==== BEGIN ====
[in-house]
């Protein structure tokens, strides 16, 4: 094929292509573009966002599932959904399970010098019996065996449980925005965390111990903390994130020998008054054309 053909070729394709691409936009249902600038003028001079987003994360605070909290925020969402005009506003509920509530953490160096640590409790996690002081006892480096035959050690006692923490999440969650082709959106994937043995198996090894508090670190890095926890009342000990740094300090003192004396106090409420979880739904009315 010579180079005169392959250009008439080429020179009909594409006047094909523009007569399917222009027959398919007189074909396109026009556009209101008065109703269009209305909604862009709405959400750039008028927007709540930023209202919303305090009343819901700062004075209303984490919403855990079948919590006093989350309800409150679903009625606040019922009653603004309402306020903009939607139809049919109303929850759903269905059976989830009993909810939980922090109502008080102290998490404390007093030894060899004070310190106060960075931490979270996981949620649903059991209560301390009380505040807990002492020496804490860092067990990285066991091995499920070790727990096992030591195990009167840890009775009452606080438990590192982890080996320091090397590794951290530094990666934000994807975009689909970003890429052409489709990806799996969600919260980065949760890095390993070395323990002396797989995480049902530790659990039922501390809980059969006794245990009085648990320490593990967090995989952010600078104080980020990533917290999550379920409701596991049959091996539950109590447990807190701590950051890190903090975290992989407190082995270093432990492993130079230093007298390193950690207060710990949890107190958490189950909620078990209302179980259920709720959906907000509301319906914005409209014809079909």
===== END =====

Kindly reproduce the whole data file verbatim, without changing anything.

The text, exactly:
[in-house]
């Protein structure tokens, strides 16, 4: 094929292509573009966002599932959904399970010098019996065996449980925005965390111990903390994130020998008054054309 053909070729394709691409936009249902600038003028001079987003994360605070909290925020969402005009506003509920509530953490160096640590409790996690002081006892480096035959050690006692923490999440969650082709959106994937043995198996090894508090670190890095926890009342000990740094300090003192004396106090409420979880739904009315 010579180079005169392959250009008439080429020179009909594409006047094909523009007569399917222009027959398919007189074909396109026009556009209101008065109703269009209305909604862009709405959400750039008028927007709540930023209202919303305090009343819901700062004075209303984490919403855990079948919590006093989350309800409150679903009625606040019922009653603004309402306020903009939607139809049919109303929850759903269905059976989830009993909810939980922090109502008080102290998490404390007093030894060899004070310190106060960075931490979270996981949620649903059991209560301390009380505040807990002492020496804490860092067990990285066991091995499920070790727990096992030591195990009167840890009775009452606080438990590192982890080996320091090397590794951290530094990666934000994807975009689909970003890429052409489709990806799996969600919260980065949760890095390993070395323990002396797989995480049902530790659990039922501390809980059969006794245990009085648990320490593990967090995989952010600078104080980020990533917290999550379920409701596991049959091996539950109590447990807190701590950051890190903090975290992989407190082995270093432990492993130079230093007298390193950690207060710990949890107190958490189950909620078990209302179980259920709720959906907000509301319906914005409209014809079909």